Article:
By JANESS ANN J. ELLAO
MANILA — While walking towards the market, Cielo Marie Bayson, chairperson of the College Editors Guild of the Philippines-Cordillera (CEGP) and Kabataan Partylist regional coordinator Adrian Galang stopped after noticing that passengers of a red car took photos of them.
“Who else would do such things?” Galang asked in a statement issued recently. Some students would have taken the situation lightly, but since Kabataan Partylist and other youth groups such as CEGP have become targets of Oplan Bantay Laya 2 – the counterinsurgency program of the Arroyo administration that does not distinguish between combatants and civilians, legal and underground organizations – Bayson and Galang immediately exposed the alleged military surveillance before the media.
What happened to Bayson and Galang is not an isolated incident. Bulatlat has monitored other cases of harassment of members of progressive student organizations. There is also an alarming presence of soldiers in state universities where such groups are active.
These incidents have intensified to a point that Joanna Rose Adenit, former chair of the Gabriela chapter at the Philippine Normal University (PNU), felt the need to always bring something to defend herself with everywhere she goes. Katherine Vera, a friend of Adenit and an alumna of PNU, told Bulatlat, “She was being followed by the military.”
Vera said the intense harassment and surveillance on Adenit began when the PNU administration allowed officers from the Armed Forces of the Philippines-Civil Military Operations (AFP-CMO) to hold an “Information and Awareness Forum” at the university last March 5, 2007. “It was as if there was a war going on,” Vera said, referring to the presence of soldiers roaming the campus then.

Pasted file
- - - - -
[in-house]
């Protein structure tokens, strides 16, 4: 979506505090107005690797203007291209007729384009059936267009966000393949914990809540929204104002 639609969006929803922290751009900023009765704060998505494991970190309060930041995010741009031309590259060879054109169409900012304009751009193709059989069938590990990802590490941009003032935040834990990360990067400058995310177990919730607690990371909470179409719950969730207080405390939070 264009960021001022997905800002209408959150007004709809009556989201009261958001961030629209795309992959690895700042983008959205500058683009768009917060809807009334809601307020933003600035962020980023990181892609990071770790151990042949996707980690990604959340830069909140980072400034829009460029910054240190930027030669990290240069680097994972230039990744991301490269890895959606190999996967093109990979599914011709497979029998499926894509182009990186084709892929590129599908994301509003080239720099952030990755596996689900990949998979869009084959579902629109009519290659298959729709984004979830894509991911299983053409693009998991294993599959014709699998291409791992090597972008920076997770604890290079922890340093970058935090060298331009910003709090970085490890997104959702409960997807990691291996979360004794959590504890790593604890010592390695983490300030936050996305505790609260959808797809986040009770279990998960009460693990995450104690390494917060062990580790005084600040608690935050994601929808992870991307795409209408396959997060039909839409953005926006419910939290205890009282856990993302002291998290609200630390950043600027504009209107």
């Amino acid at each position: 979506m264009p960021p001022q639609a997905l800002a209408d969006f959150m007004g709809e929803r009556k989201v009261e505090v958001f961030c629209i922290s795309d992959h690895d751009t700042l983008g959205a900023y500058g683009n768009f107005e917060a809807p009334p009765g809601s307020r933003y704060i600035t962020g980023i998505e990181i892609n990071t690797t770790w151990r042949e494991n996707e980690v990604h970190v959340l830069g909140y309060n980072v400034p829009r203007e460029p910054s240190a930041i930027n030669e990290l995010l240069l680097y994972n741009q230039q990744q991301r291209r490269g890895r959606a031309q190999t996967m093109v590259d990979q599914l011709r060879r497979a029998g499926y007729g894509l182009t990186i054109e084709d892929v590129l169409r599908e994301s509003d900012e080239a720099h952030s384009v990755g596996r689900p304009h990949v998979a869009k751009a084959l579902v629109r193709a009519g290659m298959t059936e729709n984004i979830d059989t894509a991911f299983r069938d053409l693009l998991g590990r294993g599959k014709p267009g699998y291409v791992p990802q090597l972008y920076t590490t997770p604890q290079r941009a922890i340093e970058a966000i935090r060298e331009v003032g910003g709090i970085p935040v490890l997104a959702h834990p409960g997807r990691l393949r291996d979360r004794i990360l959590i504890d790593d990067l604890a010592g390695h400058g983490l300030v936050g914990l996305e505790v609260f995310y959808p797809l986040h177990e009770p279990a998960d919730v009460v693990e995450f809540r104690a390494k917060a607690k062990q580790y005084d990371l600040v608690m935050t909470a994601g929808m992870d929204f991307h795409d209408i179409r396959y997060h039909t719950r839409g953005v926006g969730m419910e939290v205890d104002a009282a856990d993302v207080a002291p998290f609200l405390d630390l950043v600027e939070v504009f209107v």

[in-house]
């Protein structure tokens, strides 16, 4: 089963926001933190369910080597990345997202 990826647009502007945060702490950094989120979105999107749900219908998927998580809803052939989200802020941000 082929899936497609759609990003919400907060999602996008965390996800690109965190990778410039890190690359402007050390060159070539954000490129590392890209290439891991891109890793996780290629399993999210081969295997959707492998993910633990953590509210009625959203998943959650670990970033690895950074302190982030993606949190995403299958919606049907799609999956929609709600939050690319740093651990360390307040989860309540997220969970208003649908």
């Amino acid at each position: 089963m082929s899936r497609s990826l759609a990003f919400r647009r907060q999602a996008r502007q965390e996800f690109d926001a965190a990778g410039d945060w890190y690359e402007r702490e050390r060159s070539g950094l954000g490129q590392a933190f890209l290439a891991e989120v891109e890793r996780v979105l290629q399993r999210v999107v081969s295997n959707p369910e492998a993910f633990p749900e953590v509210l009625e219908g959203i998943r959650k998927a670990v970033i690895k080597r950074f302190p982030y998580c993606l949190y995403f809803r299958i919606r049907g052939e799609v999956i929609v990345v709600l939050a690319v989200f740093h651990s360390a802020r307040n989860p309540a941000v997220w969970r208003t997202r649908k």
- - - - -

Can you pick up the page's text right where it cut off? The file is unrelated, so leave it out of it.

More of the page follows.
PUP students caught military intelligence officers taking picture of student leaders in a rally inside their campus. The intelligence officer were arrested by the students. (Photo Courtesy of The Catalyst / bulatlat.com)
Members of progressive organizations staged a protest action outside PNU while others attended the said forum. “When the military officers began tagging progressive organizations under the Bagong Alyansang Makabayan as communist fronts, the students reacted to defend their organizations,” she said.
Vera said the military took pictures of students who were contradicting their claims, saying that it was merely for documentation purposes. But, she said, it was obvious that they were singling out the students for surveillance later on. “They took photos of us so Torch also took photos of them (Military)” Vera said. The Torch is the official student publication of PNU.
The same forum was conducted by the CMO at the Polytechnic University of the Philippines in August 2008. The military’s presentation included a testimonial from a certain “Agnes” who claims to be a former member of the League of the Filipino Students who eventually became a New People’s Army guerrilla. Catalyst editor-in-chief Joyce Llanto said they were allowed to interview “Agnes” but, “we were surrounded by soldiers in full battle gear.”